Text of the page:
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Bring It: The Girl Scouts Are Not Worried About the Boy Scouts

By Published on .

Sacramento, California USA - November 11, 2016: Young girl scouts carrying flag in Sacramento Veterans Day Parade,
Sacramento, California USA - November 11, 2016: Young girl scouts carrying flag in Sacramento Veterans Day Parade, Credit: casch/iStock

The Boy Scouts, the 117-year-old exclusively male club, is now admitting girls. And the Girl Scouts are saying: Bring it. Though the New York-based organization has seen membership decline in recent years, it's still pushing a message of female empowerment at a time it says girls need it most.

"We're seeing this as potentially a truth-in-advertising issue," says Stewart Goodbody, senior external communications director of the Girl Scouts, noting that the Boy Scouts' brand messaging is confusing. "They're saying they're opening the doors up to girls, isn't it fabulous, but there's a blur. Are they keeping girls' needs top of mind? We've been doing this for over 100 years and, frankly, are the experts in the category."

To remain so, the Girl Scouts are doubling down on their marketing message, which rolled out days before the Boy Scouts' recent announcement. An internally-developed campaign, "G.I.R.L. Agenda Powered by Girl Scouts" kicked off Oct. 6 at an Ohio event that included the likes of Chelsea Clinton, Gabby Douglas and Barbara Pierce Bush. The organization is mobilizing girls through civic action meant to further their problem-solving skills for future endeavors, Goodbody says.

But it's an uphill battle, when the highest Girl Scouts achievement -- the Gold Award—is little known in comparison to the familiar Eagle Scout badge. The Girl Scouts currently have around 2.6 million members, and though membership has been on the wane, Goodbody says last year's decline was smaller than in other years.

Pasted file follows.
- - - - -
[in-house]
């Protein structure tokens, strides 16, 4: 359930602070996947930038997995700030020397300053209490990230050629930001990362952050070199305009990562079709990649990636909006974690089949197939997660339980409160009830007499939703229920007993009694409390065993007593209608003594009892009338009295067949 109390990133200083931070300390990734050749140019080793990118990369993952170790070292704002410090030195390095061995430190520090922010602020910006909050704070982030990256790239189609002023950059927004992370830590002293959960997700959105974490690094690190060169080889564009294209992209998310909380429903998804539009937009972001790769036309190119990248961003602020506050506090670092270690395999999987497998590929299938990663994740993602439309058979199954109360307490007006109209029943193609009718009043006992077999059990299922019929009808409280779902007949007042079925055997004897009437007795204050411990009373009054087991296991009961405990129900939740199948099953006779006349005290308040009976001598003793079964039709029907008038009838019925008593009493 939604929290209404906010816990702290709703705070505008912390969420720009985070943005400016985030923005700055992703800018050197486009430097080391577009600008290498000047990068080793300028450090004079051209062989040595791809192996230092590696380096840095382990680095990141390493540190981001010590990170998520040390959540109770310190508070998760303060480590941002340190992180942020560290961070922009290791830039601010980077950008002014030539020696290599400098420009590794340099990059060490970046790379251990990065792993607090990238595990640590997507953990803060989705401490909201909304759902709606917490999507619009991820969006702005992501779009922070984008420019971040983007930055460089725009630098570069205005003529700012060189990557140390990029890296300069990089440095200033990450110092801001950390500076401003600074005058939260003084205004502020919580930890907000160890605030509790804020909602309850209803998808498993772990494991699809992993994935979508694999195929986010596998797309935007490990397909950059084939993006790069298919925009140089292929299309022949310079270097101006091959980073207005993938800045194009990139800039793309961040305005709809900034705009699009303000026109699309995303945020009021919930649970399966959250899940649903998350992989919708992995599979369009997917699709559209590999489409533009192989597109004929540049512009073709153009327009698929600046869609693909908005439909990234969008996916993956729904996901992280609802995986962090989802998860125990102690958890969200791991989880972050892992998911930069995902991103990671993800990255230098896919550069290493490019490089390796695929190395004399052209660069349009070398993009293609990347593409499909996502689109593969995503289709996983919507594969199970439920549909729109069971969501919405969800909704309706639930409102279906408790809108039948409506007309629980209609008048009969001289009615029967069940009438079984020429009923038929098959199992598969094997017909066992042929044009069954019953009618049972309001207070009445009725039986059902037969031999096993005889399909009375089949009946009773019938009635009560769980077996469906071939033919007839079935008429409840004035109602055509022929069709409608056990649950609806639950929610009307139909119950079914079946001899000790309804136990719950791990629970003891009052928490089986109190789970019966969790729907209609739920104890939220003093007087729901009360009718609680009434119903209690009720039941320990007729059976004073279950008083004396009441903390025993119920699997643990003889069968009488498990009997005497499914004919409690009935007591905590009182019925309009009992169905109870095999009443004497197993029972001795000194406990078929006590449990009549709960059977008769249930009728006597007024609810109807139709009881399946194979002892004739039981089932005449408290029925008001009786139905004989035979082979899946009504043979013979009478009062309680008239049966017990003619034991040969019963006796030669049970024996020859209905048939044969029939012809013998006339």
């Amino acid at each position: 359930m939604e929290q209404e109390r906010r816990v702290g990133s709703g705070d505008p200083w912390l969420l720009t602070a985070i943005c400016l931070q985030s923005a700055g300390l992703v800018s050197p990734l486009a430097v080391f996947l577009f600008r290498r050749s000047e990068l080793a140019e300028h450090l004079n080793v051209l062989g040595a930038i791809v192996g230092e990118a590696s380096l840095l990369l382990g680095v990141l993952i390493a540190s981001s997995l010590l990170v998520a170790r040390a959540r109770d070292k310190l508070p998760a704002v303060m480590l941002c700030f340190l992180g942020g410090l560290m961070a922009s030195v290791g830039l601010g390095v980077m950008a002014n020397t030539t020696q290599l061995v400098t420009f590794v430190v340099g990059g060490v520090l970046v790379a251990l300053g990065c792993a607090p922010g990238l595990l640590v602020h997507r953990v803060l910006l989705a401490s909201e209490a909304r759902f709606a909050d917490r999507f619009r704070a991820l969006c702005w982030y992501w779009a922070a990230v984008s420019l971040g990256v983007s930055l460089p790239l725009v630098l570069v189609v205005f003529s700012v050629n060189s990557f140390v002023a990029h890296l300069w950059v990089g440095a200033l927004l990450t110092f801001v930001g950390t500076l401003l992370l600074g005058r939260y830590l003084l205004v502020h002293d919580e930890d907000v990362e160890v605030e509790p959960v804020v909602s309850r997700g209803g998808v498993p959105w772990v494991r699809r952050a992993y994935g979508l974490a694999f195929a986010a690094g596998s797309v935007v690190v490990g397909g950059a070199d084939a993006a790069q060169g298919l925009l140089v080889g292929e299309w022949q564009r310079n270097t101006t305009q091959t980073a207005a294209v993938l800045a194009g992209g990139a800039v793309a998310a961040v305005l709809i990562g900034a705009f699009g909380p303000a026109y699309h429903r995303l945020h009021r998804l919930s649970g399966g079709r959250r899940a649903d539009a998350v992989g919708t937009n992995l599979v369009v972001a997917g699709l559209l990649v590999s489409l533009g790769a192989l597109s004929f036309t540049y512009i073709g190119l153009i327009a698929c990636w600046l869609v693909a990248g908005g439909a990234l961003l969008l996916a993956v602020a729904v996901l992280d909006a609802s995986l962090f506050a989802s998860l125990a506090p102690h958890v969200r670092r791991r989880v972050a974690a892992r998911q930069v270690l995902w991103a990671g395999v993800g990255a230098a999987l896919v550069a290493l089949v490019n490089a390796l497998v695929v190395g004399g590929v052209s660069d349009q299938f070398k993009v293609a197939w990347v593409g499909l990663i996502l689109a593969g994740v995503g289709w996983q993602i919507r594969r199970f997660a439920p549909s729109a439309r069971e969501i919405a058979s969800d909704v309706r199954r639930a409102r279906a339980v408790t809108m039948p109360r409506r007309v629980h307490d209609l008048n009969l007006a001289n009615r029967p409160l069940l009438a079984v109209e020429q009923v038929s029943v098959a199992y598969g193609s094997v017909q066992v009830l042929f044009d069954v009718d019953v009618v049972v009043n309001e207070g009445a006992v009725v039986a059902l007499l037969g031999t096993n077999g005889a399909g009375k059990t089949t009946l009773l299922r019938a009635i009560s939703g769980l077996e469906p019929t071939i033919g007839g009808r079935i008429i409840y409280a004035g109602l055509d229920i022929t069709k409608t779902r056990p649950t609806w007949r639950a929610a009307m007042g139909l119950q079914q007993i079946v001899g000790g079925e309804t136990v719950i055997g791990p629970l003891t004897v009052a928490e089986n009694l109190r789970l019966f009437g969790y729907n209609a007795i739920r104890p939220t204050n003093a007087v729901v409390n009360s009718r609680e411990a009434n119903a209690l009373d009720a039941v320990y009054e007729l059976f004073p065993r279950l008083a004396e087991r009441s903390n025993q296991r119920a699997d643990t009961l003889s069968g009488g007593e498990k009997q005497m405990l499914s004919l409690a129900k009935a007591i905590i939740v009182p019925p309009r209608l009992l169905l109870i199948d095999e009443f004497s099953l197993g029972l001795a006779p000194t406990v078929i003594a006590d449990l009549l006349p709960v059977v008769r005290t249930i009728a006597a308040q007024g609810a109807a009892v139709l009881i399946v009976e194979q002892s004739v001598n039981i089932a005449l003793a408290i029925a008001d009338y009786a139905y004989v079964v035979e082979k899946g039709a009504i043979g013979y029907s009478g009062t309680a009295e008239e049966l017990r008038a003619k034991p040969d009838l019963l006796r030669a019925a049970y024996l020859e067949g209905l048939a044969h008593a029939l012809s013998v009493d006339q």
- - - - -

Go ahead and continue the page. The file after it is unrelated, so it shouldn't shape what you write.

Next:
By comparison, last year the Boy Scouts had 2.3 million youth members and Explorers, according the organization's 2016 annual report.

The organization is also jumping on social media trends where it can lend a voice. The recent "Me, Too" social campaign, in which girls and women vocalized their experience with sexual assault and harassment, was an opportunity for involvement. The Girl Scouts shared an article about what to do when girls are harassed. The post generated over 8,000 Twitter impressions and 1,900 Facebook reactions, a spokeswoman says. The nonprofit is also working with celebrities like actresses Lake Bell and Bryce Dallas Howard to involve younger girls.

In recent weeks, the Girl Scouts has also launched partnerships with NASA and the SETI Institute to better involve girls in STEM programs.

And boys are not on the agenda. "We're been an all-girls organization since inception—that is what we do best," says Goodbody. "We owe it to the girls to continue delivering a one-of-a-kind exceptional journey for them."

The Boy Scouts did not return a request for comment about any new girl-focused marketing the organization may be doing when it begins admitting girls next year.

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